How Can I Prepare My Allergic Child For A Bee Sting?
If a child is allergic to a bee sting, then them being prepared could be the difference of a close call and a tragedy. A child can develop an allergy to bees at anytime. The more they are stung, the more likely they will be allergic. When your child is near you, it most likely is not going to be a problem. However, your child is not going to have you around when they are at recess at school or playing at the neighbors' house. It is extremely important that your child knows the proper way to respond to a bee sting. It may take time, but preparing them is the best way to keep them safe.
Find Out If Your Child Is Allergic
One of the very best things that you can do for your child is to find out if they are allergic to bees. This is going to cause your child some discomfort, no doubt, but it could save their life. When they get tested for allergies, they will be administered many different allergens, and the doctor will be able to find the different allergens your child is sensitive too. If you find that your child is in fact allergic to bees, be sure to let your child know that it is serious, but do not scare them. They will need to be calm if they are stung.
Explain What a Severe Allergic Reaction Feels Like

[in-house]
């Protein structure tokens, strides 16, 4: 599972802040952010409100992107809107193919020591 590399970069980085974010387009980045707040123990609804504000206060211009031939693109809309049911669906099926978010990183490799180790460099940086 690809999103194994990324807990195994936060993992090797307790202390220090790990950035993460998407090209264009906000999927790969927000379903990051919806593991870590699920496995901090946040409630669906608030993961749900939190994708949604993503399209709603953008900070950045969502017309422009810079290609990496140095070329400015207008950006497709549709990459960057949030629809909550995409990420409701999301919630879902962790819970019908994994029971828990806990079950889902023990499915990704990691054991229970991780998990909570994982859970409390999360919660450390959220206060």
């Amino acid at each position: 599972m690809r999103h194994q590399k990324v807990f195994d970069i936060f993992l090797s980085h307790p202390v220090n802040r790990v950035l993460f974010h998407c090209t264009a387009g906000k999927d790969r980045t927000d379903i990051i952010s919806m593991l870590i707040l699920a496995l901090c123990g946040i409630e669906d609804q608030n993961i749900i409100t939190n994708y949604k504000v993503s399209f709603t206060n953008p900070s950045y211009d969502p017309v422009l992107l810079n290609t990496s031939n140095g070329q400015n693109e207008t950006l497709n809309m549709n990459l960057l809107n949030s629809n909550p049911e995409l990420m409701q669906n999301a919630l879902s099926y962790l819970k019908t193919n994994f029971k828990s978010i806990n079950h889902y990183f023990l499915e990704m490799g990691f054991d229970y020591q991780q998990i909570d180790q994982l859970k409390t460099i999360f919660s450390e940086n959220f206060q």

Children should know the difference between just a painful sting and one that could be life threatening. The best way to prepare them for the situation is to explain the difference between a little pain, redness, and itching to a serious reaction. A serious reaction can cause hives, lightheadedness, and even problems breathing. This is called anaphylaxis and can be life threatening. If your child knows the difference, they will be able to respond appropriately.
OK, Your Child Knows The Difference...Now What?
Now that your child can recognize if they are having a serious reaction they need to know what to do in the event of an emergency. Explain to your child that they should respond quickly and calmly. Be sure to have an epi-pen available to the child. An epic-pen should not be new, and you should take the time to explain how to give the shot. Tell your child to administer the epi-pen and to have a friend call 911 and you.
For more information, contact an allergy clinic like Oak Brook Allergists.